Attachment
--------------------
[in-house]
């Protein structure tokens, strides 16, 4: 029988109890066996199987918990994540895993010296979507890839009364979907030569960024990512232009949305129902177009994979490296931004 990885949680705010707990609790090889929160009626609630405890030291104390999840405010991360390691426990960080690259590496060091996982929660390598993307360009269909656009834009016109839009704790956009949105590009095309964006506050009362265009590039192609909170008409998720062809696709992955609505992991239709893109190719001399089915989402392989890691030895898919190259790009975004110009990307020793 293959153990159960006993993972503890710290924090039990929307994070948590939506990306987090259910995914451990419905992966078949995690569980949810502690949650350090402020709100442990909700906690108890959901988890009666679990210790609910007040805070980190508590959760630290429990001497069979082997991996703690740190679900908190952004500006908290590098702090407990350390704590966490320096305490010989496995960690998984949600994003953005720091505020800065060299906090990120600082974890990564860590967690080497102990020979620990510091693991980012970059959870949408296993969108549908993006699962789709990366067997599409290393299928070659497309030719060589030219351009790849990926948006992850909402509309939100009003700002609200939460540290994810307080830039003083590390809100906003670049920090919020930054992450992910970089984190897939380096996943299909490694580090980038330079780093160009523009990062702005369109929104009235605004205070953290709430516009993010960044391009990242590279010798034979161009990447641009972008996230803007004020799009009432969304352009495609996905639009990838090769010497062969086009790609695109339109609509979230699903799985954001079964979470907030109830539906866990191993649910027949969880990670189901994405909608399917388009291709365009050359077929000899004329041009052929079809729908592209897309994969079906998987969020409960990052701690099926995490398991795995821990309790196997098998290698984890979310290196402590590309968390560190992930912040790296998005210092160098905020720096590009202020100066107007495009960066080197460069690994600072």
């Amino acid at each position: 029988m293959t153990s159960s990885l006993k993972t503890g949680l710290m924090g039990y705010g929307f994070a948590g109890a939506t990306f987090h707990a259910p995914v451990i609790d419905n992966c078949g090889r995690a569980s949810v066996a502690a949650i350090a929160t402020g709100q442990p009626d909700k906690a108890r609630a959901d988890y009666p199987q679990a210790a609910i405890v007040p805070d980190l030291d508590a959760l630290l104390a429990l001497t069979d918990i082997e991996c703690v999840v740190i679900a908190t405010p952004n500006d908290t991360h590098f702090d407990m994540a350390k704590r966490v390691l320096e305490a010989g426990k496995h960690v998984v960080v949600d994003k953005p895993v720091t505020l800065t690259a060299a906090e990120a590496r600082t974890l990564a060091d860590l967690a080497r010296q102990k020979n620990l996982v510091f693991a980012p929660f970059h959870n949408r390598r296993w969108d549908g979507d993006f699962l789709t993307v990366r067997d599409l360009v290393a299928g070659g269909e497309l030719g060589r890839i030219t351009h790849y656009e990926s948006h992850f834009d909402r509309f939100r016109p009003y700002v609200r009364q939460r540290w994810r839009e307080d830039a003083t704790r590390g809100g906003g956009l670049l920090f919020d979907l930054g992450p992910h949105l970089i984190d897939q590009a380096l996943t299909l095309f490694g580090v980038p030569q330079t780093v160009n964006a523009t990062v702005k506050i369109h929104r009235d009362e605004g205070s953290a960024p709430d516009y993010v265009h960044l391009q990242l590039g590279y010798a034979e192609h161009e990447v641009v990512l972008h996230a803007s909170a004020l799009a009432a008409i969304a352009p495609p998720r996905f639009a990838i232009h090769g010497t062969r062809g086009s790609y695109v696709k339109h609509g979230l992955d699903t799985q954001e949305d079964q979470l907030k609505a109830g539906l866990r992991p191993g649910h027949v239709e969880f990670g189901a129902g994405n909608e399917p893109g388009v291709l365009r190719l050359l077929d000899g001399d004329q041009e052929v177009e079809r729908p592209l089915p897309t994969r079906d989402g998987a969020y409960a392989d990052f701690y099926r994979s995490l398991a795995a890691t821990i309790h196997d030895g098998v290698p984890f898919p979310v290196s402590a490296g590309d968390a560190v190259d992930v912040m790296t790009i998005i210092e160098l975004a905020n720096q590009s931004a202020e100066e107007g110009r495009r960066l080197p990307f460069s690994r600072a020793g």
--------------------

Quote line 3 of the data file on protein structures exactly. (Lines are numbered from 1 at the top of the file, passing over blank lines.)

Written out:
């Amino acid at each position: 029988m293959t153990s159960s990885l006993k993972t503890g949680l710290m924090g039990y705010g929307f994070a948590g109890a939506t990306f987090h707990a259910p995914v451990i609790d419905n992966c078949g090889r995690a569980s949810v066996a502690a949650i350090a929160t402020g709100q442990p009626d909700k906690a108890r609630a959901d988890y009666p199987q679990a210790a609910i405890v007040p805070d980190l030291d508590a959760l630290l104390a429990l001497t069979d918990i082997e991996c703690v999840v740190i679900a908190t405010p952004n500006d908290t991360h590098f702090d407990m994540a350390k704590r966490v390691l320096e305490a010989g426990k496995h960690v998984v960080v949600d994003k953005p895993v720091t505020l800065t690259a060299a906090e990120a590496r600082t974890l990564a060091d860590l967690a080497r010296q102990k020979n620990l996982v510091f693991a980012p929660f970059h959870n949408r390598r296993w969108d549908g979507d993006f699962l789709t993307v990366r067997d599409l360009v290393a299928g070659g269909e497309l030719g060589r890839i030219t351009h790849y656009e990926s948006h992850f834009d909402r509309f939100r016109p009003y700002v609200r009364q939460r540290w994810r839009e307080d830039a003083t704790r590390g809100g906003g956009l670049l920090f919020d979907l930054g992450p992910h949105l970089i984190d897939q590009a380096l996943t299909l095309f490694g580090v980038p030569q330079t780093v160009n964006a523009t990062v702005k506050i369109h929104r009235d009362e605004g205070s953290a960024p709430d516009y993010v265009h960044l391009q990242l590039g590279y010798a034979e192609h161009e990447v641009v990512l972008h996230a803007s909170a004020l799009a009432a008409i969304a352009p495609p998720r996905f639009a990838i232009h090769g010497t062969r062809g086009s790609y695109v696709k339109h609509g979230l992955d699903t799985q954001e949305d079964q979470l907030k609505a109830g539906l866990r992991p191993g649910h027949v239709e969880f990670g189901a129902g994405n909608e399917p893109g388009v291709l365009r190719l050359l077929d000899g001399d004329q041009e052929v177009e079809r729908p592209l089915p897309t994969r079906d989402g998987a969020y409960a392989d990052f701690y099926r994979s995490l398991a795995a890691t821990i309790h196997d030895g098998v290698p984890f898919p979310v290196s402590a490296g590309d968390a560190v190259d992930v912040m790296t790009i998005i210092e160098l975004a905020n720096q590009s931004a202020e100066e107007g110009r495009r960066l080197p990307f460069s690994r600072a020793g």